Controversy grows over FRSC’s plan to enforce new number plates despite court rulings

Nigerian Plate Number used to illustrate the story
Nigerian Plate Number used to illustrate the story

FRSC plans to enforce the new number plates starting from August 1.


A plan by the Federal Road Safety Corps, FRSC, to defy court orders and clampdown on motorists without its new number plates by August 1, has stirred a fresh controversy as the commission came under a new leadership this week.

The corps announced Tuesday that despite restraining orders from two federal courts in Abuja and Lagos, it was determined to press on with the controversial policy of ensuring all motorists buy its new car number plates and licence from August 1.

The FRSC, now under a new Corps Marshal appointed by President Goodluck Jonathan Wednesday, said it is decision is based on a new ruling by a state court in Anambra.

The Anambra Court gave the corps the go-ahead in a decision July 15, despite an appeal against the previous decisions by the two federal court.

Lawyers have rejected the authority of the Anambra Court, and also criticize its timing since the appeal launched by the FRSC is currently before the Court of Appeal.

Ogedi Ogu, the lawyer who obtained the Lagos court ruling in March against the FRSC, described the Corp’s vow to proceed with the enforcement as a “concoction of lies”.

Mr. Ogu, who filed a suit on September 30, 2013, through Emmanuel Ofoegbu, a rights activist, had challenged the power of the FRSC to impound vehicles of motorists who failed to acquire the new number plates.

In a ruling delivered by James Tsoho, the Federal High Court, Lagos, held that it was unlawful for the Commission to impose the new number plates on Nigerians, where no existing law permitted it.


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“The issue of redesigning new number plates by the respondent is not covered under the provisions of any law in Nigeria,” Mr. Tsoho had said.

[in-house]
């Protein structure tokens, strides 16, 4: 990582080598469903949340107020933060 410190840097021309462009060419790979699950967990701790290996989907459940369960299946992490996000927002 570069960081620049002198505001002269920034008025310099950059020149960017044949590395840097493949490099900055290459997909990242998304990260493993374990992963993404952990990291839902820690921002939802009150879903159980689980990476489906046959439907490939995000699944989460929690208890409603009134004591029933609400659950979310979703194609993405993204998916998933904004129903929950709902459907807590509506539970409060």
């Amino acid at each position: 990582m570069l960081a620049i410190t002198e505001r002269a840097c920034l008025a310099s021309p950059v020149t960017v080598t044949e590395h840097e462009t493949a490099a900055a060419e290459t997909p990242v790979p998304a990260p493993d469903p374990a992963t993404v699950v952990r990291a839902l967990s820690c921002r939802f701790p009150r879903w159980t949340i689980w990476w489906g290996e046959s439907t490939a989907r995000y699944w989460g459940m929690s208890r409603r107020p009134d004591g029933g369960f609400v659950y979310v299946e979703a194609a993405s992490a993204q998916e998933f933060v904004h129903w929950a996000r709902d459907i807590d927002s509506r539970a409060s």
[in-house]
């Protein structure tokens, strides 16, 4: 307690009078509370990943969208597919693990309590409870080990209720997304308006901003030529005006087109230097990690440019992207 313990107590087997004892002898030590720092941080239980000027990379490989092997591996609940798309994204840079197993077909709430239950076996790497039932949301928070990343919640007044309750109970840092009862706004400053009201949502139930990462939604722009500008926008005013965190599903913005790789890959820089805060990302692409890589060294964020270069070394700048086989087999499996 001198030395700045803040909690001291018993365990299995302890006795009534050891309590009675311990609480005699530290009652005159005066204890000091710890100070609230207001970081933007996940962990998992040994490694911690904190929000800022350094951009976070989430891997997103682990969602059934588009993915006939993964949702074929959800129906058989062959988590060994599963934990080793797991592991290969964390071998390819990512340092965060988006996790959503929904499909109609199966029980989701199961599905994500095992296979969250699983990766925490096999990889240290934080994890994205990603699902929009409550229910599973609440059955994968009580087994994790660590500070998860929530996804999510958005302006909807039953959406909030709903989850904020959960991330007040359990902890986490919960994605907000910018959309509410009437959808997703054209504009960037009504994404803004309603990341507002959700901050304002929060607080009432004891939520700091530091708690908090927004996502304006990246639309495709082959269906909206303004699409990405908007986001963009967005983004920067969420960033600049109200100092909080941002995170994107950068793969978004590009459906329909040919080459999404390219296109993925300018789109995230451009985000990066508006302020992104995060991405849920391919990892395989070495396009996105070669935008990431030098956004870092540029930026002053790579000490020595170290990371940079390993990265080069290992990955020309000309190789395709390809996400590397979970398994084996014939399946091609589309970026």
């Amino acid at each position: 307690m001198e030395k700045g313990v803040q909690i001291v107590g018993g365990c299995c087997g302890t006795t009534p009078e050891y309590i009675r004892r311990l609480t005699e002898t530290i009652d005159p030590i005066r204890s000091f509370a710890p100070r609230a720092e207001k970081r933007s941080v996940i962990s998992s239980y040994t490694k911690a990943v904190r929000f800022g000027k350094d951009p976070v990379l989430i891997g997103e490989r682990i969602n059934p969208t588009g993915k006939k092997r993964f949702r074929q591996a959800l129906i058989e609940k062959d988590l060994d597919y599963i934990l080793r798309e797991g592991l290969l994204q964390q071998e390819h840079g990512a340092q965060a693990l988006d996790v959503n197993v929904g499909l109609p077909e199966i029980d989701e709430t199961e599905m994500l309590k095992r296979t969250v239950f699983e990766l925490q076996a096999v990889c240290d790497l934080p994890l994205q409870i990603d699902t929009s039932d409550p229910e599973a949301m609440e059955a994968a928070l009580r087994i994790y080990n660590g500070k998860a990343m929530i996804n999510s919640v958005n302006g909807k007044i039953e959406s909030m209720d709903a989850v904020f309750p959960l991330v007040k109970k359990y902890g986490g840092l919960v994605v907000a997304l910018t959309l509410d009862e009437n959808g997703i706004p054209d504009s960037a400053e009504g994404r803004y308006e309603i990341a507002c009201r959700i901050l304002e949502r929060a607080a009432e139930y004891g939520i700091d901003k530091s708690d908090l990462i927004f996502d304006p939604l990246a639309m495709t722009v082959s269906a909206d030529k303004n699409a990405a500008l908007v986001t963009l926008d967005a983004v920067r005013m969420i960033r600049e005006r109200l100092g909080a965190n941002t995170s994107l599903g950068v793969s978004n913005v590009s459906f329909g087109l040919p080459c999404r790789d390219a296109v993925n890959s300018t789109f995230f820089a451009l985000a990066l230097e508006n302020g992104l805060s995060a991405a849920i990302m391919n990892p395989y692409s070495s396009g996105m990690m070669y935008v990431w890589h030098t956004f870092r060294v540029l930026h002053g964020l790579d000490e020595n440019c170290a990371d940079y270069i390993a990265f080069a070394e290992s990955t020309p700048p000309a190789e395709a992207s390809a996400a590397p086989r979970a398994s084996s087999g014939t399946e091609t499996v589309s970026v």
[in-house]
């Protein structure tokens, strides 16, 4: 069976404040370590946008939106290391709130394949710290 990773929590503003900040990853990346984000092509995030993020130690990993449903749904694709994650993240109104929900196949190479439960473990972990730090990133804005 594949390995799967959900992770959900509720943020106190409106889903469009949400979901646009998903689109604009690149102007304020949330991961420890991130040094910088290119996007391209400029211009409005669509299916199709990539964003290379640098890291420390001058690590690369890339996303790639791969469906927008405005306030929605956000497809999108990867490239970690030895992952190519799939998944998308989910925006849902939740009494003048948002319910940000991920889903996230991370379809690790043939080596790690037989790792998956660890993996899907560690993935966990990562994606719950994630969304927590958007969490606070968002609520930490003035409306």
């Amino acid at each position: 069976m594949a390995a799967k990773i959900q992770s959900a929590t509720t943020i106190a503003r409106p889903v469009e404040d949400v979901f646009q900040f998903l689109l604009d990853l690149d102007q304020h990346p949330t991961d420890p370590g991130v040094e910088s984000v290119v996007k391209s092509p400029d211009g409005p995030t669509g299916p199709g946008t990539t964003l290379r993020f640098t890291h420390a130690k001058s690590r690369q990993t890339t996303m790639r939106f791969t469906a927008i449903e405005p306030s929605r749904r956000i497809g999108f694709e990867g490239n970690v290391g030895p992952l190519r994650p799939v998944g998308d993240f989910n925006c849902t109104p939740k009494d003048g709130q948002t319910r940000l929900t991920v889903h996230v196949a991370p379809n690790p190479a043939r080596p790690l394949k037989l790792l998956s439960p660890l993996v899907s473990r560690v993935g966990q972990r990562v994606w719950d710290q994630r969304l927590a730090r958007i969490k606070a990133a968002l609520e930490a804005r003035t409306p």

The court’s pronouncement put paid to the FRSC’s intention to begin enforcement of the new number plates by October 1, and the Commission headed to the appeal court to challenge the ruling.

However, on Tuesday, the FRSC announced that it would go ahead with the enforcement of the new drivers’ licence and number plates on August 1.

Chidi Nkwonta, Lagos State Sector Commander, FRSC, said the decision followed the Anambra ruling.

“This new judgment made it very clear that as from August 1, FRSC should impound,” Mr. Nkwonta said. “So, Nigerians must discountenance that first misleading judgment and take this one because we are going to continue enforcement as from August 1, 2014.”

In May, the Anambra State High Court sitting in Awka had ruled that the issuance of new vehicle number plates and drivers licenses by the FRSC was “legal” and “constitutional.”

“I hold that the directive of the respondent to all motorists previously registered to re-register their vehicles for the purpose of changing their old number plates with new vehicle number plates is legal and constitutional and stand firmly on both Act 2007 and Regulations of 2012,” the judge declared.

“Section 5 of the Act of 2007 allows the commission, the Respondent, to make regulations for carrying out the objectives of the Act. The Act of 2007 specifically allow the respondent to make regulation with regard to the designing and producing of drivers licences, and vehicle number plates to be used by various categories of vehicles,” he added.

Federal vs. State High Court
Several lawyers have faulted the FRSC’s intention to adopt a judgment by a state high court over that of a federal court, more so, when the subject of litigation was still before an appellate court.

A Lagos-based Lawyer, Jiti Ogunye, blamed the FRSC in the first place for not informing the Awka court of the two earlier judgements in Lagos and Abuja.

“The point is that if a party instituted an action at the Federal High Court in Lagos and another party instituted an action at the Federal high court in Abuja against the FRSC in Abuja and you then have those two favourable judgements coming ahead of this one, what the Federal Road Safety Commission that have been appearing in these courts ought to have told the court in Awka is to bring the two earlier pronouncement to the attention of the court,” he said.

Mr. Ogunye, said the judgment of the Anambra court is redundant.